2nd round
Lost to Clare M3 (Easily)
The sun had come out properly by now and the temperature reached a more comfortable 4 or 5 degrees, for which I was most grateful. Less happily, my forearms had completely seized up and felt rock-hard by the end of the first race and there hadn't been much time to recover. I spent most of the second race struggling to control my oar and trying not to crab. As far as I could tell, most of the others seemed fatigued as well and our rowing felt less powerful and coordinated than before, and quite rushed and desperate. We were overtaken from the start by the significantly faster opponent crew and lost the race by a large margin.

We learnt later on that it had been the first race of the day for our opponents Clare M3 as they had drawn a wildcard. It felt unfair that they were so much fresher than us, but in all honesty they appeared technically superior from what I could see of their rowing before our race (and they were also again bigger than us).

On the way back, we saw that one of the riggers in an Emma boat had come off. Freed from its restraints, the offending oar was proudly on display; its owner brandishing it and at times holding it vertically like a mast. In the ensuing (unrelated) traffic jam we were also treated to the spectacle of Cambridge '99 attempting to throw scones from one boat to another, most of which of course landed in the river. A dropped scone, rescued as it floated by, was sent on one last ill-fated flight and promptly disintegrated upon recapture.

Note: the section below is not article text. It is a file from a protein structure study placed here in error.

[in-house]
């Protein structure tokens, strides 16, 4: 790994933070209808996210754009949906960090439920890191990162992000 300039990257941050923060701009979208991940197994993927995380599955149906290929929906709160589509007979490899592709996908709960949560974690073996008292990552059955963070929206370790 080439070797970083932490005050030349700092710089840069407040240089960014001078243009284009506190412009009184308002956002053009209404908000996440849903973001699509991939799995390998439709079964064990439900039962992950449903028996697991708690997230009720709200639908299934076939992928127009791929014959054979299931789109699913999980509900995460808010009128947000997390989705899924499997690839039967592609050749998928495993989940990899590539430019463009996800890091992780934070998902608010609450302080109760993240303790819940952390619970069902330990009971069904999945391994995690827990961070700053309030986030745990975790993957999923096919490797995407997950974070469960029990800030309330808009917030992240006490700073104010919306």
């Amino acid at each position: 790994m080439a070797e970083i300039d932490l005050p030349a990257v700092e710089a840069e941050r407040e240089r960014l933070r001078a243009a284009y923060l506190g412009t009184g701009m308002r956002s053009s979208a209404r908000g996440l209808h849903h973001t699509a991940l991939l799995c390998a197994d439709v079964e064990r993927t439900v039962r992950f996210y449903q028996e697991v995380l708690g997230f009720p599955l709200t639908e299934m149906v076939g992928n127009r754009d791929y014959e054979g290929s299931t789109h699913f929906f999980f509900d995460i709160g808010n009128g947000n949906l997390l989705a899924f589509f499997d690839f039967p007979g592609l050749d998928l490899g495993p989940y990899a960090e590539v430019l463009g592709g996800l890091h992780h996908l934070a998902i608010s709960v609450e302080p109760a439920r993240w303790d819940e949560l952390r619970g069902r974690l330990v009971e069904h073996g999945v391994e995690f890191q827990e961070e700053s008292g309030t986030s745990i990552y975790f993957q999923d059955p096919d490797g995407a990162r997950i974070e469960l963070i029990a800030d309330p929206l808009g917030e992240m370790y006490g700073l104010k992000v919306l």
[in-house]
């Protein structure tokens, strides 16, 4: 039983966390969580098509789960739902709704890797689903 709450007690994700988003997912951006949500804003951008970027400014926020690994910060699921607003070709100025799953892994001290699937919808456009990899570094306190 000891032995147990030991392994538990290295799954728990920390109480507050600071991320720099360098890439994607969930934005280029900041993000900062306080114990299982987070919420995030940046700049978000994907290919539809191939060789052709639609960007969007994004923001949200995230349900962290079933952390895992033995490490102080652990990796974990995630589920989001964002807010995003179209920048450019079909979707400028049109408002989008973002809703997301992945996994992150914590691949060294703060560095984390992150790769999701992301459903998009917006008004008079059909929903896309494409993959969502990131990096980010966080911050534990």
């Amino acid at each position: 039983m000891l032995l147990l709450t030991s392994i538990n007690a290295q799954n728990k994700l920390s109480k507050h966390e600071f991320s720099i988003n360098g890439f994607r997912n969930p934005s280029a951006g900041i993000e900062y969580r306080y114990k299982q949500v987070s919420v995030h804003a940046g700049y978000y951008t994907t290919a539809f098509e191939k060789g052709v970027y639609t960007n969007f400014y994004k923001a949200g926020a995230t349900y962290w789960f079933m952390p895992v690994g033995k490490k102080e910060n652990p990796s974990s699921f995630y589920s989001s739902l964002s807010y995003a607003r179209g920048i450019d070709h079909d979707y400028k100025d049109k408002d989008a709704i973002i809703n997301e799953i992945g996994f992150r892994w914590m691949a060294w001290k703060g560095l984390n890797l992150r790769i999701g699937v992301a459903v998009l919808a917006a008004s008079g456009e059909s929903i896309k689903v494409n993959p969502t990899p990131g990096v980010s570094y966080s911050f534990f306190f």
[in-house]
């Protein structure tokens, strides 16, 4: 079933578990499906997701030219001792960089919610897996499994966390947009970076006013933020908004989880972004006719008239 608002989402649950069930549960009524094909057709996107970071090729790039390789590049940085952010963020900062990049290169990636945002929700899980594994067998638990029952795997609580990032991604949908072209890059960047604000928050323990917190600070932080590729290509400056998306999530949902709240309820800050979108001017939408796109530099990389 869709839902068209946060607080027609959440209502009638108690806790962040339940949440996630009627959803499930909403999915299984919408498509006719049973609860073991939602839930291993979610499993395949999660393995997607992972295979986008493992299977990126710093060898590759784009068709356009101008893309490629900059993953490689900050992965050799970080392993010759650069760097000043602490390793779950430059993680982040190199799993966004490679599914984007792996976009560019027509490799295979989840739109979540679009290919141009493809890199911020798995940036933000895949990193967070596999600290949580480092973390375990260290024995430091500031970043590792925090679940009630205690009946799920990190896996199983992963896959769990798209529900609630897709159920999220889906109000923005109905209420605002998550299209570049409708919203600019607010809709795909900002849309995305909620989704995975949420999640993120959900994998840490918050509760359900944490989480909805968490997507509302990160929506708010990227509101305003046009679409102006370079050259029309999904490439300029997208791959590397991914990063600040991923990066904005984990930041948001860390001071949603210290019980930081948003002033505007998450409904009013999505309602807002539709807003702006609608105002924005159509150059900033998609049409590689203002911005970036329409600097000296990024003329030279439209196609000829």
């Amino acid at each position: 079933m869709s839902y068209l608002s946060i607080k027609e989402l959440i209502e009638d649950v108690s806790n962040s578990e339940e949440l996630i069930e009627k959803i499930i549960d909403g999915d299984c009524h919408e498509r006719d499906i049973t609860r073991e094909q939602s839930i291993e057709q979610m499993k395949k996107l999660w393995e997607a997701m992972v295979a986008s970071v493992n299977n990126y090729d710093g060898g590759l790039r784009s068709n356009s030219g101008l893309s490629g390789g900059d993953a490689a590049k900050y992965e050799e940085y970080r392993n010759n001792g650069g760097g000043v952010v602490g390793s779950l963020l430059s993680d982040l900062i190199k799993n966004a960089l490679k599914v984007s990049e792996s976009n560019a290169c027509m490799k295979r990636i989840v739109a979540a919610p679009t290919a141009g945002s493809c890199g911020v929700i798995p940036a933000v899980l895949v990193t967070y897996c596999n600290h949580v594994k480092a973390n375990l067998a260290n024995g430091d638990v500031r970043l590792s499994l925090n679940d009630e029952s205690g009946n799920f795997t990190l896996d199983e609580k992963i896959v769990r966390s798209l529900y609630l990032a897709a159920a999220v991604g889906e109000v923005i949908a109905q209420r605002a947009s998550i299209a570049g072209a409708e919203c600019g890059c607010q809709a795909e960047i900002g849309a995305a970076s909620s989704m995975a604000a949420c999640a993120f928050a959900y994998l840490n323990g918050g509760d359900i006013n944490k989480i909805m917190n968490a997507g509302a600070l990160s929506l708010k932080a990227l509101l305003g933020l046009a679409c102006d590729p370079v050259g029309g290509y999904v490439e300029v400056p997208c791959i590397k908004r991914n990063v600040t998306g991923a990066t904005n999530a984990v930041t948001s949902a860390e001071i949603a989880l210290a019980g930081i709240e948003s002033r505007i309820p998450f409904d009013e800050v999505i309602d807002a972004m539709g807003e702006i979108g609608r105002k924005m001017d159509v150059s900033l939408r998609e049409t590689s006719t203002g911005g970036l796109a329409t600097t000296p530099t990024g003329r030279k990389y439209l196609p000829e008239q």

It was a beautiful day for a light paddle down the Cam and we rowed back to the boathouse at a leisurely pace with a good morning's work behind us, looking forward to a well-deserved rest.
(T.P.K. Lim)
(Attempt #2)

Emerging victorious, the men eventually spun and made their way back up to the start. Having been denied a practice race start, we settled for a wind-up piece - the most beautiful rowing seen this term.

To our surprise, we were met by 3 smiling faces upon our arrival - Trisna, Barbara and Manon welcomed us with much appreciated gifts of tea and Leibniz. The same 3 men as before the 1st round gave into the call of the wild and took the 3 minutes to seek shelter in the shrubbery. Discarding warm kit yet again, we set off to face our next opponent.

Hadi made a decent attempt to break the ice with a little chat - however, Clare were unaffected. Unfazed, we came to the start line being a bit more alert than previously. A strong start from the men, however, the the opposing crew soon pulled away, being a bit on the larger side. All finesse seen on the row up was soon forgotten, however, they men continued to give it their best effort. All in all, a successful morning on the river - if anything, brilliant motivation for crew attendance at weights and circuits.

Satisfied, we started to make our way back to the warmth of the boathouse. However, we soon discovered that the disorganisation of the Pembroke marshals had further disintegrated into chaos. Evading Emma's attempts at Bumps practice, we navigated our way through the carnage and made it back just before 10ams - though whether those in question made it to said lectures is debatable... and now - onto Bumps, M4!

(C.S.L. Tang)